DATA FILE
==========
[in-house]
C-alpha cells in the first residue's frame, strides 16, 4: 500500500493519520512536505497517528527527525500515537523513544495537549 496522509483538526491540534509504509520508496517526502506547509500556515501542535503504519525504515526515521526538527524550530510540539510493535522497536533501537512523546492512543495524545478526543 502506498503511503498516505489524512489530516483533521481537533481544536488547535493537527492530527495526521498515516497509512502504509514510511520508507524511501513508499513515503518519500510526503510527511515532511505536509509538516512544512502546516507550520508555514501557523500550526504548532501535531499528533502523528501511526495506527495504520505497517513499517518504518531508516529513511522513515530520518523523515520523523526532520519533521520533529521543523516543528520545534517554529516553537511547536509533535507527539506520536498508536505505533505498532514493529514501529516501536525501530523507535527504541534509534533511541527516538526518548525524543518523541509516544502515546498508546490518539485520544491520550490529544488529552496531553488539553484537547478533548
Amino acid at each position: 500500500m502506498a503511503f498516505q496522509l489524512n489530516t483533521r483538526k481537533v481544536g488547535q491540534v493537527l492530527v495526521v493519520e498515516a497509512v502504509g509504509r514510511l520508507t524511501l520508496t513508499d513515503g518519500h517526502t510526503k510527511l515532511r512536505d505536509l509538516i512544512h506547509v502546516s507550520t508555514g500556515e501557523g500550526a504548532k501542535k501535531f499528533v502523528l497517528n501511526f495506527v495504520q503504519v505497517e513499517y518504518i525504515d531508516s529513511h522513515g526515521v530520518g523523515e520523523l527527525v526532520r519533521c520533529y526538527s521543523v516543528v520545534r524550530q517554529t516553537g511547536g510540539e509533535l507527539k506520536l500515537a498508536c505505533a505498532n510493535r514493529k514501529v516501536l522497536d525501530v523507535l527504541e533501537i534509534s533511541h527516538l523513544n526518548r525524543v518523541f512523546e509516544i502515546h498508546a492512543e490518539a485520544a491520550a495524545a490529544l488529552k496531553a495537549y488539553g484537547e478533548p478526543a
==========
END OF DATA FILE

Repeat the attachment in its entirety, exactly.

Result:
[in-house]
C-alpha cells in the first residue's frame, strides 16, 4: 500500500493519520512536505497517528527527525500515537523513544495537549 496522509483538526491540534509504509520508496517526502506547509500556515501542535503504519525504515526515521526538527524550530510540539510493535522497536533501537512523546492512543495524545478526543 502506498503511503498516505489524512489530516483533521481537533481544536488547535493537527492530527495526521498515516497509512502504509514510511520508507524511501513508499513515503518519500510526503510527511515532511505536509509538516512544512502546516507550520508555514501557523500550526504548532501535531499528533502523528501511526495506527495504520505497517513499517518504518531508516529513511522513515530520518523523515520523523526532520519533521520533529521543523516543528520545534517554529516553537511547536509533535507527539506520536498508536505505533505498532514493529514501529516501536525501530523507535527504541534509534533511541527516538526518548525524543518523541509516544502515546498508546490518539485520544491520550490529544488529552496531553488539553484537547478533548
Amino acid at each position: 500500500m502506498a503511503f498516505q496522509l489524512n489530516t483533521r483538526k481537533v481544536g488547535q491540534v493537527l492530527v495526521v493519520e498515516a497509512v502504509g509504509r514510511l520508507t524511501l520508496t513508499d513515503g518519500h517526502t510526503k510527511l515532511r512536505d505536509l509538516i512544512h506547509v502546516s507550520t508555514g500556515e501557523g500550526a504548532k501542535k501535531f499528533v502523528l497517528n501511526f495506527v495504520q503504519v505497517e513499517y518504518i525504515d531508516s529513511h522513515g526515521v530520518g523523515e520523523l527527525v526532520r519533521c520533529y526538527s521543523v516543528v520545534r524550530q517554529t516553537g511547536g510540539e509533535l507527539k506520536l500515537a498508536c505505533a505498532n510493535r514493529k514501529v516501536l522497536d525501530v523507535l527504541e533501537i534509534s533511541h527516538l523513544n526518548r525524543v518523541f512523546e509516544i502515546h498508546a492512543e490518539a485520544a491520550a495524545a490529544l488529552k496531553a495537549y488539553g484537547e478533548p478526543a